The CEO’s Desk: A People-First Approach to Compliance

Jai Hooker@Work

Taking a People-First Approach to Employer Compliance

By Bryon Bass, CLMS, CEO, DMEC

Do absence and disability managers have the superpower to sprinkle compassion into the compliance mix? In an industry governed by an intricate web of laws shaping our every move, the ability to forge meaningful connections with employees emerges as a pivotal factor with significant implications.

To be successful in absence and disability management, we must understand an increasing number of nuanced laws, know how agencies interpret and enforce these laws, and consider every accommodation request through an unbiased lens. While these elements are vital to employer compliance, they are only part of the picture. Incorporating a compassionate approach to our work can make an important difference to employees during challenging periods. I liken this to the art and science of medicine since providers who connect with their patients are often more successful than those who take a cookie-cutter approach to cases. Why? Because details and relationships matter.

While most of us do not work in the medical field, our work can save lives, as a DMEC speaker said recently.1 The comment resonated deeply with me because it illustrates that what we do matters, and the more we embrace a people-first philosophy, the greater impact we can collectively make.

Drawing Outside the Lines

Ensuring a compassionate approach requires a willingness to acknowledge different needs among diverse employee populations, seek out and test accommodations, and incorporate grace into the work we do. For example, remind an employee about an impending deadline and consider extending it if that would help everyone come out whole. Despite the rigidity of the laws we must follow, there is no one-size-fits-all solution to our work. As a result, a willingness to be flexible might not only improve compliance, but it could also avoid unnecessary litigation.

The truth is it makes sense to be generous in these roles — to take time to listen and understand employee situations, and to foster collaboration for mutually beneficial outcomes. That is not easy to do when we’re strapped for time and complicating factors like performance issues must be considered. As a result, it’s easy to become jaded, which is one reason the DMEC community is invaluable. It serves as a reminder that we are not alone, that shared challenges have solutions, and that those attempting to game the system are the exception, not the rule.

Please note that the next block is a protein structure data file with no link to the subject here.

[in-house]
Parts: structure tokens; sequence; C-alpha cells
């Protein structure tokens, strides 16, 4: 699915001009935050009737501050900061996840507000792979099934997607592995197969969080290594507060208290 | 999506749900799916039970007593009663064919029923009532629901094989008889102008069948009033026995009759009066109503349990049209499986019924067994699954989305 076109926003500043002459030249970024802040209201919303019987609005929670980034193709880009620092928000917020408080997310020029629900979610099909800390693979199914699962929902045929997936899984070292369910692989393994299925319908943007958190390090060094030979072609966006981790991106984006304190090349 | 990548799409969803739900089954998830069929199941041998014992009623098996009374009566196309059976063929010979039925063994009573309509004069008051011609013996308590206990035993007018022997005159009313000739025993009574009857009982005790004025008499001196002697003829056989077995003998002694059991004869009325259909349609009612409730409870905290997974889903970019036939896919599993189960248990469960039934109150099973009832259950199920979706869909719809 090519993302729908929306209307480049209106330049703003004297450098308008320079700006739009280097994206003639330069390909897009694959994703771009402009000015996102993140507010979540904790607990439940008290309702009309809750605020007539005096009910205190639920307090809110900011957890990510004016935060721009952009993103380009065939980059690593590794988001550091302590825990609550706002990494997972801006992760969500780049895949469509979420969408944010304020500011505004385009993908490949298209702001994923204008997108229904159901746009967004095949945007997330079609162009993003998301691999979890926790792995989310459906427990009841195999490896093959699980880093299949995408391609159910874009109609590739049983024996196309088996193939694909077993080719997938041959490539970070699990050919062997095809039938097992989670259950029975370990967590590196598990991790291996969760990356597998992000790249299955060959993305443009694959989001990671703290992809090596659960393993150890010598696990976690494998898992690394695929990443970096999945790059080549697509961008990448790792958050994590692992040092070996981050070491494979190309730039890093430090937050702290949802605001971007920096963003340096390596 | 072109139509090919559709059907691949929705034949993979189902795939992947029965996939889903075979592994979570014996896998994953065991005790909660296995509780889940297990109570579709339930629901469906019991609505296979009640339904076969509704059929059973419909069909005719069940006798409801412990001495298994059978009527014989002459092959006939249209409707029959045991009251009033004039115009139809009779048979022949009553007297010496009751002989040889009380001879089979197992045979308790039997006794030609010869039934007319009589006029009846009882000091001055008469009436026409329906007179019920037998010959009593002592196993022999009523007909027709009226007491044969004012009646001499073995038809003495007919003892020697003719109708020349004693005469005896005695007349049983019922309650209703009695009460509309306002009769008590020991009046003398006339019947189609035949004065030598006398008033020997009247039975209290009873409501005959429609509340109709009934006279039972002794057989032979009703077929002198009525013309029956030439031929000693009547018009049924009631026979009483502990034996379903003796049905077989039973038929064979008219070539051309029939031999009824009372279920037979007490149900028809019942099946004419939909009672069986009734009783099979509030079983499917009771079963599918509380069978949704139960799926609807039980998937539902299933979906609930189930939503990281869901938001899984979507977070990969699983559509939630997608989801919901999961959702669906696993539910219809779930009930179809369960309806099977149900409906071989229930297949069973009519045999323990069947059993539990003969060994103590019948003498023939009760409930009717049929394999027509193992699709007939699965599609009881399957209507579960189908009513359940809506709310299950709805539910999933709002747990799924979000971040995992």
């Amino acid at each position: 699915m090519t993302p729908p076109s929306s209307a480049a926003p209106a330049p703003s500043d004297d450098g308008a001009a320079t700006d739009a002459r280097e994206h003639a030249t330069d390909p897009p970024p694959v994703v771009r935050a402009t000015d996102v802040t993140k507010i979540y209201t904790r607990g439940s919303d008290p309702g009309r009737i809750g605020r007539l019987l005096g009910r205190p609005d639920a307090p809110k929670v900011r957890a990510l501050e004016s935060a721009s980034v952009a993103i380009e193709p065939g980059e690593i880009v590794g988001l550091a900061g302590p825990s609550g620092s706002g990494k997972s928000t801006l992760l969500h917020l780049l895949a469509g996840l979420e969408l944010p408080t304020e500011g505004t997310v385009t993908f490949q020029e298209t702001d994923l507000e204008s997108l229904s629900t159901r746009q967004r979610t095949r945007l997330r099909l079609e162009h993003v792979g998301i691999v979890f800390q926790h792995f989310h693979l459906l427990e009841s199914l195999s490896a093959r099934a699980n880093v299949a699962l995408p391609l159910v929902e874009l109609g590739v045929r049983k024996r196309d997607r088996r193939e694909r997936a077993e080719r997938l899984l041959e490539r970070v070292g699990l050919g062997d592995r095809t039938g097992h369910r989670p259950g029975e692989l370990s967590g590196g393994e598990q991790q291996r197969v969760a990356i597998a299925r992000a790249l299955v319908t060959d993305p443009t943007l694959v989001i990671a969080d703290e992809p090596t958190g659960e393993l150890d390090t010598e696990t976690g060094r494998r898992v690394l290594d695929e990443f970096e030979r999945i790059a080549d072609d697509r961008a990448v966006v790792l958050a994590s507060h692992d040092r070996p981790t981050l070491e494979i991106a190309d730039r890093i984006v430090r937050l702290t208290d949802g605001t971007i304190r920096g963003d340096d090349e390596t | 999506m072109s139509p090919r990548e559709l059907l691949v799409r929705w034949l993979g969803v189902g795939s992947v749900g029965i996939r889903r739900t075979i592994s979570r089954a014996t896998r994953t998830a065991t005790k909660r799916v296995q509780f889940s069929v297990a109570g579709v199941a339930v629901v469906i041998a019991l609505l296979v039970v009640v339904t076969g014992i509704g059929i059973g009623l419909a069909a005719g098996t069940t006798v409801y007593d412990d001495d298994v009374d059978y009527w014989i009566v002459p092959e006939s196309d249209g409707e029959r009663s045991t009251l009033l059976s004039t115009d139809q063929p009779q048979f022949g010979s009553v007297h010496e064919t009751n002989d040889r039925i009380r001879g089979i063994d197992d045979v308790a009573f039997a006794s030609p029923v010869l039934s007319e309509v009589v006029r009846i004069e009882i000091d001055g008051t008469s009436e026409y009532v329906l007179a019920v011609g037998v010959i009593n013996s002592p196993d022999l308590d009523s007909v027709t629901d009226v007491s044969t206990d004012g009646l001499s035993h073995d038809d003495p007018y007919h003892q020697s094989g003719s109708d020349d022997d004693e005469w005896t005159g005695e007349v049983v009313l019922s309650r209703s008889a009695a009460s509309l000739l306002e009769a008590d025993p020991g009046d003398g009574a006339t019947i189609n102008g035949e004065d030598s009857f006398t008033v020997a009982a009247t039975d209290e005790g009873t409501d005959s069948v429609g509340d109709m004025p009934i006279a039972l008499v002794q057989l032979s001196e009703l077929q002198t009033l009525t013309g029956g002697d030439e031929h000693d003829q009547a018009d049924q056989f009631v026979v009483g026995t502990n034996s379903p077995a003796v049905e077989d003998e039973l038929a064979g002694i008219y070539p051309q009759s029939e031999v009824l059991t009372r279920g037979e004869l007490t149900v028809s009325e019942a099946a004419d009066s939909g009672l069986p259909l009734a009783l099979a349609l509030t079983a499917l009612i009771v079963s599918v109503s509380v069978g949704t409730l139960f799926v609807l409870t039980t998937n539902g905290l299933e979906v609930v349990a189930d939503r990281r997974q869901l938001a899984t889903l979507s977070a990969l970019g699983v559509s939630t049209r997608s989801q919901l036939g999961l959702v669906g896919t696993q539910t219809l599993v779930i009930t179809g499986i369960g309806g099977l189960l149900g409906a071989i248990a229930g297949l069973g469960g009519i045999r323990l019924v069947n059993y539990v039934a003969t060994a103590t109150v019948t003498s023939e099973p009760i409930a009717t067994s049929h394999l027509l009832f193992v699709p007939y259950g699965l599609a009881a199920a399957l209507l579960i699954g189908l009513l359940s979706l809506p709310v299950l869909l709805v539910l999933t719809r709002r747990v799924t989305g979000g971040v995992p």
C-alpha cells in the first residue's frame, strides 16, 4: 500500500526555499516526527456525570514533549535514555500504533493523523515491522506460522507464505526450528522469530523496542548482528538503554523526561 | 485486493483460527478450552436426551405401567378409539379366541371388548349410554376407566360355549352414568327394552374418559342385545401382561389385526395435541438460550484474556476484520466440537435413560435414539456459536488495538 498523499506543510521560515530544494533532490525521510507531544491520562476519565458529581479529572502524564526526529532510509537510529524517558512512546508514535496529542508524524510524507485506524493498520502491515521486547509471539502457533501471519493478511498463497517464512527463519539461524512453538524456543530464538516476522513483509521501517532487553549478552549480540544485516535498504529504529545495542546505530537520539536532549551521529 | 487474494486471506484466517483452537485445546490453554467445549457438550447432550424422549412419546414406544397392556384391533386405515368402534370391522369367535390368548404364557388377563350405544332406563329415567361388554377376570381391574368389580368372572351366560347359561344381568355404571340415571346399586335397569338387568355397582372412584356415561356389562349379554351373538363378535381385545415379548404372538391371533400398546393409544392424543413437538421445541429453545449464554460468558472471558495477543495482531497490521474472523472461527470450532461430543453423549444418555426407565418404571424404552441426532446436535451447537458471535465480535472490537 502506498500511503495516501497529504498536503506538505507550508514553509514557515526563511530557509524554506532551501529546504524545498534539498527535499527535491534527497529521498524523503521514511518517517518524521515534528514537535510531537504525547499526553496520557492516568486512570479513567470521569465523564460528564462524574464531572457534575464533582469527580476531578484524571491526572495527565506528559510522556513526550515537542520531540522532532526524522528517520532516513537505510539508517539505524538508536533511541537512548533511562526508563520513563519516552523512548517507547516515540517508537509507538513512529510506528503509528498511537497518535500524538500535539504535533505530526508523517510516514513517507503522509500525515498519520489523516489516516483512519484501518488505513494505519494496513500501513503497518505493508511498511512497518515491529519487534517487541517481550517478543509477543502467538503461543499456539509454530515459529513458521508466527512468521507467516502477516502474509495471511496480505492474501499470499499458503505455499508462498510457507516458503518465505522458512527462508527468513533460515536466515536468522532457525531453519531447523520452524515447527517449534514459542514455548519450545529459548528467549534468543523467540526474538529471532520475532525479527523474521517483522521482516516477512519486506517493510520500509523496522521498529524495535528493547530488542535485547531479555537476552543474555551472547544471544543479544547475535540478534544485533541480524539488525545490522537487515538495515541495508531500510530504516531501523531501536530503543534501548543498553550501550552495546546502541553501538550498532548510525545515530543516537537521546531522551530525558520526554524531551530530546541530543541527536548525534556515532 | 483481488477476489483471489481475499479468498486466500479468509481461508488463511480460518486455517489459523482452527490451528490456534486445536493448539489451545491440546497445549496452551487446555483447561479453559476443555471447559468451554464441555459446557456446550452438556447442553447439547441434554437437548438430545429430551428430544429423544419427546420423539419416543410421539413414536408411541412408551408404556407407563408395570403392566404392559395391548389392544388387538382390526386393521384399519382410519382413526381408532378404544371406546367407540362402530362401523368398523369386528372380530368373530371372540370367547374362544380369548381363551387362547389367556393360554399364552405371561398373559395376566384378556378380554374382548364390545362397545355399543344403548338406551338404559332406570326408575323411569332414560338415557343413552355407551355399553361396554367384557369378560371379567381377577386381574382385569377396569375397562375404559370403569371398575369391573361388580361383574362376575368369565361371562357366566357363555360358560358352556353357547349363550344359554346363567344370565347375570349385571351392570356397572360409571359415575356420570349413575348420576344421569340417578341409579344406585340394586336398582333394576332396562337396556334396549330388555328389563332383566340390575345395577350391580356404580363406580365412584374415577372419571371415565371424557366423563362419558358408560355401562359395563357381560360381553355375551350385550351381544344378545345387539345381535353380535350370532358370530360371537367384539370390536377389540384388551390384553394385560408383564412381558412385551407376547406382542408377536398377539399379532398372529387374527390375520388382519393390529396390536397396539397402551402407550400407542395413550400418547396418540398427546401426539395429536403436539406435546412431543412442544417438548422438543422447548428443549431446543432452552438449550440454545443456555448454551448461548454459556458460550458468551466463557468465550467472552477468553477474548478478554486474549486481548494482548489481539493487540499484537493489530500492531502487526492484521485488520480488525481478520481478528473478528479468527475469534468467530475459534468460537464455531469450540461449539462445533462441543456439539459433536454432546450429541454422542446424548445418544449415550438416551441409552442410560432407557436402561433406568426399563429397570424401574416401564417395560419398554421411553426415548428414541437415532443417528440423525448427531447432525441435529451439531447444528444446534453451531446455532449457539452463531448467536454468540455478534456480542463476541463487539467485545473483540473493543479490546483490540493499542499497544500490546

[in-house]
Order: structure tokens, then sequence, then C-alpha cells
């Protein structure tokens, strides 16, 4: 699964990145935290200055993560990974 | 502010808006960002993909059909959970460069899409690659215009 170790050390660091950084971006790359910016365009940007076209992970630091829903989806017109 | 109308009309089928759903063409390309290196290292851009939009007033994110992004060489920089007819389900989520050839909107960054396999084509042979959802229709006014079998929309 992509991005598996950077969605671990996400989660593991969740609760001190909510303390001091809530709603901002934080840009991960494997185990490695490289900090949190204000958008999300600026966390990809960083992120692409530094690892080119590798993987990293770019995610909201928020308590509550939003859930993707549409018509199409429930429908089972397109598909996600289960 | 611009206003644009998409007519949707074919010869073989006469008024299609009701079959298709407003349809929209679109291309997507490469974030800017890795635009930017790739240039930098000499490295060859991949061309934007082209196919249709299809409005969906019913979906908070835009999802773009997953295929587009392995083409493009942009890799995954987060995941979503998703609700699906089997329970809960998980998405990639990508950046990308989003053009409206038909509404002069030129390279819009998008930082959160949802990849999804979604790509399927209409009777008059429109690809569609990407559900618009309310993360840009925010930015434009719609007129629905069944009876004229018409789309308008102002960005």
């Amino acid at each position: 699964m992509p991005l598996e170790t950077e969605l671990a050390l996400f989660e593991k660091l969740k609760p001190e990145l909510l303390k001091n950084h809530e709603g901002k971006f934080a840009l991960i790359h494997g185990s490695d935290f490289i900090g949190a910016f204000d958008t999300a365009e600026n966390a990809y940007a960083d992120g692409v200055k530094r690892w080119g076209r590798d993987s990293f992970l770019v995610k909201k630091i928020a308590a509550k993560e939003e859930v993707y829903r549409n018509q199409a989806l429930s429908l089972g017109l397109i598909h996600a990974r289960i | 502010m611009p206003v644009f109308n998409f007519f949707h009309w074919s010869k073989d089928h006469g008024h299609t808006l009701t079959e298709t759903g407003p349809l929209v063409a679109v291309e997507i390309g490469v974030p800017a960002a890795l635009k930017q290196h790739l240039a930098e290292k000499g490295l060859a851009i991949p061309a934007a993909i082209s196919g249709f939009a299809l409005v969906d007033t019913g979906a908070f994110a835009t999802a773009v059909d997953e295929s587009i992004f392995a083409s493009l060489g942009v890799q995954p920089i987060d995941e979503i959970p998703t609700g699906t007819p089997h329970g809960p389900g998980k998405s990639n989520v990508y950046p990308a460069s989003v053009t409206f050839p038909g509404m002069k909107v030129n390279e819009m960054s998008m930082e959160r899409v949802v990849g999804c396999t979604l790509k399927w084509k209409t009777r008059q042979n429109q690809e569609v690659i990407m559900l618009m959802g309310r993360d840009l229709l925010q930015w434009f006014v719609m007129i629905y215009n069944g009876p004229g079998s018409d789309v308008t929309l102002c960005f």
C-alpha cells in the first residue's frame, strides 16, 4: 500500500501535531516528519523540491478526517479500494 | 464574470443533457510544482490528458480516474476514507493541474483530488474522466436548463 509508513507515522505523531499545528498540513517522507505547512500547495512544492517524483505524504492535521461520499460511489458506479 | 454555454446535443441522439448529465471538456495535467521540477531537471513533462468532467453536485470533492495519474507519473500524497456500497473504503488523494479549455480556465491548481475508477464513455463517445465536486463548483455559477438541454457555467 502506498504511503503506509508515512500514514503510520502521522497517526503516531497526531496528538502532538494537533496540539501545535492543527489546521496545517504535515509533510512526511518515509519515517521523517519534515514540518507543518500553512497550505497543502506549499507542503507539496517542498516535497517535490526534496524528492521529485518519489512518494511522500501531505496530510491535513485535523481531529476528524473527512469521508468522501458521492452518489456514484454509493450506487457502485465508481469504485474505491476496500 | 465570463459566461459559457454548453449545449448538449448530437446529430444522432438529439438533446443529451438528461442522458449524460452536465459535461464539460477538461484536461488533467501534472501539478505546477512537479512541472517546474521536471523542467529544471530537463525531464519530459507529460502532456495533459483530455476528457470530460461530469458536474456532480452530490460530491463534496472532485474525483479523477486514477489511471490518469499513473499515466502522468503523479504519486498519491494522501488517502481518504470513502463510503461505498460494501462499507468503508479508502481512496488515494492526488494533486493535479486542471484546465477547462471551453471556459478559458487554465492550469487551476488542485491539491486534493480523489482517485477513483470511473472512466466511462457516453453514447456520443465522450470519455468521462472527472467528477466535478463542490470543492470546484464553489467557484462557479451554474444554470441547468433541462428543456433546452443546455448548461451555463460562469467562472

Most of the people we interact with have a genuine need for help. By approaching accommodation requests with compassion, we have a better chance of designing successful solutions that allow employees to stay at work or return to work more quickly.2 It also demonstrates a culture of caring that many describe but few get to experience. We will unpack this concept during the 2024 DMEC FMLA/ADA Employer Compliance Conference, March 25-28,3 in educational sessions and the keynote session that focuses on the power of corporate culture, and in the magazine,4 DMEC podcast,5 and webinars.6 The concept is not new, but the term “compassionate compliance” might be to some.

Reframing the Discussion

Embracing new concepts will be increasingly important for ongoing success, as I outline in the new DMEC trends overview.7 While the new year encourages some people to create resolutions and others to clean out closets, it also presents an ideal opportunity to reevaluate absence and disability management policies and incorporate some compassionate compliance.

Without a full grasp of the legal landscape in our field, absence and disability professionals may struggle to identify where it makes sense to integrate more compassion in our work. The complexity of leave laws makes ongoing education crucial to creating and implementing an inclusive, compliant approach. Managers must encourage a culture of lifelong learning, which empowers teams to question the status quo and draw outside the lines, when necessary.

Engaging with employees during vulnerable times requires strict compliance with an increasing number of laws. The true reward lies in combining this compliance with a compassionate approach that recognizes the human element in our endeavors.


  1. Emphasizing the Human Connection in Absence and Disability Management. Oct. 15, 2023. Retrieved from
  2. Can Restricted Duty Help Employees Return to Work Sooner? Oct. 25, 2023. Retrieved from
  3. DMEC. 2024 DMEC FMLA/ADA Employer Compliance Conference. Retrieved from
  4. DMEC. Dig Beneath the Surface to Ensure Empathy When Assessing Accommodation Requests. May 12, 2023. Retrieved from
  5. Equalizing Mental and Physical Health in the Workplace. June 26, 2023. Retrieved from
  6. Webinar Recording: Balancing Compassion and Compliance When Entitlements Exhaust. Nov. 8, 2023. Retrieved from
  7. Navigating the Landscape of Workforce Well-Being: Trends and Strategies for 2024. Retrieved from reenvisioning-workforce-well-being-trends-and-strategies-for-2024